Tag Archives: ashley memory

Mark Your Calendar for the Creative Writing Expo on November 14!

Join us for the First Annual Creative Writing Expo!

Thursday, November 14, 2019, 6:30 – 8:30 p.m.
Central Carolina Community College, Pittsboro
Building 42, Multi-Purpose Room

writingDo you dream of seeing your writing appear in print one day?

Would you like to learn more about the one and only Creative Writing Certificate offered by Central Carolina Community College?

If so, please join us on November 14!

INSPIRATION * FUN * FELLOWSHIP

    • 6:30 – 7:15 p.m. – FREE Workshop on the Flash Essay. Due to the popularity of memoir, the short-form (or flash) essay is popping up everywhere. Instructor Ashley Memory, whose work has appeared in O. Henry, Women on Writing, Romantic Homes, Raleigh News and Observer and more, will share what you need to know to pen your own short essays, including THE ONE TIP no serious writer can afford to miss!
    • 7:15 – 8 p.m. – Meet our champion, CCCC Associate Dean Felicia Crittenden and our instructors, hear success stories of current students, and learn about our Spring 2020 Course Offerings, including how you can earn the Creative Writing Certificate!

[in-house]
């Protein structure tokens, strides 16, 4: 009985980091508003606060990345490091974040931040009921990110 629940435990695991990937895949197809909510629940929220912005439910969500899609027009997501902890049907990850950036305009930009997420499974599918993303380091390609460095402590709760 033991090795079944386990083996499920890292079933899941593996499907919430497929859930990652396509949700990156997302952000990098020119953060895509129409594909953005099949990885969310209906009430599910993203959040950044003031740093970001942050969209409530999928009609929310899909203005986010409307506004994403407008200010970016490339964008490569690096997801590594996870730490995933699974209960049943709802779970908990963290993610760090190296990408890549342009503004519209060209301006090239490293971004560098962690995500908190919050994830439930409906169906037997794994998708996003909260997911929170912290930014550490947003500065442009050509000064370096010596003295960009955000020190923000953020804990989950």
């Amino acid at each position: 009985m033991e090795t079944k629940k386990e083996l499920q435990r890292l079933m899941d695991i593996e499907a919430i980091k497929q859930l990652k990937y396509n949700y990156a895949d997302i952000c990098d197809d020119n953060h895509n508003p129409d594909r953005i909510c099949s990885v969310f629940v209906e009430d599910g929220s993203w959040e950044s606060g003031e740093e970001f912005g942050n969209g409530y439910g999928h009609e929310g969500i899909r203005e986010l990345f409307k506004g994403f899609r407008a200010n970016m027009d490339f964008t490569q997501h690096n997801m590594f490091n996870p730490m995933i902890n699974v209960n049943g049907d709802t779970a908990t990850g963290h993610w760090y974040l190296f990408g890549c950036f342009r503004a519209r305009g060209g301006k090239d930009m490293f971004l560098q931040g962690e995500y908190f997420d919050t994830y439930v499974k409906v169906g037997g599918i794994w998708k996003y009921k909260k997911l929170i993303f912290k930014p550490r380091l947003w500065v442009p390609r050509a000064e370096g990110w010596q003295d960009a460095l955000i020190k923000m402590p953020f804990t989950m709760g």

• 8 – 8:30 p.m. – Enjoy refreshments and spend one-on-one time with instructors and students. Door Prizes! 🎁

 

The Expo is free and open to the public. Pre-registration is not required, but we encourage you to RSVP by calling the Continuing Education Office at 919-545-8044.

“A true piece of writing is a dangerous thing; it can change your life.” – Tobias Wolff

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Do You Have a Story to Tell? Join us on September 21 for a Flash Essay Workshop!

writingDo you have a funny story you’ve been itching to put down on paper? What about a poignant memory of a first love? The history of a cherished family recipe that you’d like to share? Or did your dog do something that simply cracked you up?

Of course you have a story! Every human being is simply brimming with fascinating true-life tales, and yours is probably even better than the ones I just described. From “Tiny Love Stories” in The New York Times to the food essays in Saveur magazine to family memories in Carolina Country, there are more markets than ever that would love to publish your stories. And many of them will happily pay you for them. Or you could win a big prize!